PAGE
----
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Mass. Senate staffers push unionization effort; top labor leader backs effort

Senate employee Tara Wilson spoke at a rally in front of the State House, where staffers pressed for their unionization effort to be recognized.David L. Ryan/Globe Staff

Massachusetts Senate staffers, joined by union leaders from around the state, pressed lawmakers Wednesday to support their unionization effort in the face of a state law that excludes them from the list of public employees who can collectively bargain.

Speaking from the steps of the State House, around 50 employees and allies called on Senate President Karen Spilka to recognize and pledge her support for the union, marking nearly three months since staffers first declared their intent to unionize as a part of IBEW Local 2222.

The roughly 200 members of legislative staff who would be covered by a new union perform much of the behind-the-scenes work in one part of the State House. Staffers said they selected IBEW Local 2222 to represent them in part because the union doesn’t lobby in state politics as actively as other unions do.


If the staffers successfully organize — and they face major legal hurdles in doing so — they would be the second group of State House staff in the country, following Oregon, to form a union. Several other states’ legislative employees are also pressing lawmakers to recognize their union efforts.

The State House rally comes a week after the Senate announced a new pay structure for staff, which included a one-time 10 percent raise for their staff and a $50,000 salary floor, and several months after a salary study commissioned by the Senate found fault with the chamber’s hiring and pay practices.

Steve Tolman, the president of the Massachusetts AFL-CIO said at the event his organization stands with State House employees to “secure a voice in the workplace and a seat at the table,” commending the pay increase but angling for more.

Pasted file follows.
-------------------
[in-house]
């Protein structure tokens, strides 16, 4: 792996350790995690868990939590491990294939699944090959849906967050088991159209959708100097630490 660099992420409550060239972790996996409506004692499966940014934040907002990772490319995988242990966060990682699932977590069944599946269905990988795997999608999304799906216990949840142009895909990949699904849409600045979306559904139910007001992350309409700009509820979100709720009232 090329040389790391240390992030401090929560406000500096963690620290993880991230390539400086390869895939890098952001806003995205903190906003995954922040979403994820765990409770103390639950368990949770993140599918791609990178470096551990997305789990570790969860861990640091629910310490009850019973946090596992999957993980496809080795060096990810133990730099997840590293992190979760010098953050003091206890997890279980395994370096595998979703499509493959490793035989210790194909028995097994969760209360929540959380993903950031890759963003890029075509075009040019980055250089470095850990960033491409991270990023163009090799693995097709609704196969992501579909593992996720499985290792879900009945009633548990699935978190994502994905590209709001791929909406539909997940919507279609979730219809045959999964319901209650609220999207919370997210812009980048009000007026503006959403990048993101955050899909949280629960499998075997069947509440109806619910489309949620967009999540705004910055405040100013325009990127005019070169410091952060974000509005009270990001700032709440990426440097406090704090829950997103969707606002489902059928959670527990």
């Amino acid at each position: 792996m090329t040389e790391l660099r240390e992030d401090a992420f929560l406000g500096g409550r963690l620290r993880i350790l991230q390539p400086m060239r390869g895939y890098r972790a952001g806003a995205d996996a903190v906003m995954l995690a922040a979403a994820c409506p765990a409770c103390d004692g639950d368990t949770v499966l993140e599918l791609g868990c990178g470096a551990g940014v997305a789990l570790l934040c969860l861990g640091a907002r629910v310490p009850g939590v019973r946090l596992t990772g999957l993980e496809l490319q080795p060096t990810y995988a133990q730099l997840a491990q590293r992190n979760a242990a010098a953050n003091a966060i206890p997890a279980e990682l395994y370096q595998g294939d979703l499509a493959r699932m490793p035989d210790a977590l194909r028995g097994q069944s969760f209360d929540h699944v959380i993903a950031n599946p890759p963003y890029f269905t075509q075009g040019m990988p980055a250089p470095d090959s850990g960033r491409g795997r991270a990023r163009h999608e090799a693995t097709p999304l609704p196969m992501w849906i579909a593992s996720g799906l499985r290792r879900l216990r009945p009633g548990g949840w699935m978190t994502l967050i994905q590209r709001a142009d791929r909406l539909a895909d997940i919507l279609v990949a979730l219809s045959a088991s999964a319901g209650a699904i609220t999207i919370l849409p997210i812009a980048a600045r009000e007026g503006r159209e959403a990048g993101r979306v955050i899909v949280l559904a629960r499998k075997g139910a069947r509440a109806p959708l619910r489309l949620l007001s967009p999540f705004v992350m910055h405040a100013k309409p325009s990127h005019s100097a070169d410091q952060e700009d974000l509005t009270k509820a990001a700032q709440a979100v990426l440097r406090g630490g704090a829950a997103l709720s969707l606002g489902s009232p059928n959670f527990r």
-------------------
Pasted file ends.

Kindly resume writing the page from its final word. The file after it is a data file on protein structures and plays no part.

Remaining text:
“We are heartened to see the Senate commit to a plan to lift up wages for its workers,” Tolman said. “But sisters and brothers, there’s more work to be done.”


Senate staff pay has become a central principle of the staff’s unionization effort. They also hope to address healthcare coverage, cost of living increases, diverse hiring and staff retention, and a commitment to a workplace free from discrimination and harassment.

A spokesperson for Spilka’s office did not respond to multiple requests for comment.

“It has become painfully clear that I can’t afford this job,” legislative aide Emily Kibbe said at the event. “I love my job, but paying for contact lenses shouldn’t force me to reevaluate whether my employment is still feasible.”

Lawmakers are set to break from the formal legislature sessions at the end of July, and union organizers are hoping to be recognized before then.

Tara Wilson, a Senate staffer who spoke at the event, said she is optimistic they will formalize the union before legislative recess. She added that the Senate president is a “receptive audience” and that staffers would “take any path” to address workers’ concerns, when asked about how they will get around the legal roadblocks standing in the way of their collective bargaining.

Several current and aspiring lawmakers made an appearance too, including Senators Jamie Eldridge and Diana DiZoglio and Representative candidate Raul Fernandez.

Samantha J. Gross can be reached at Follow her @samanthajgross. Simon J. Levien was a Globe intern in 2022. Follow him on Twiitter @simonjlevien.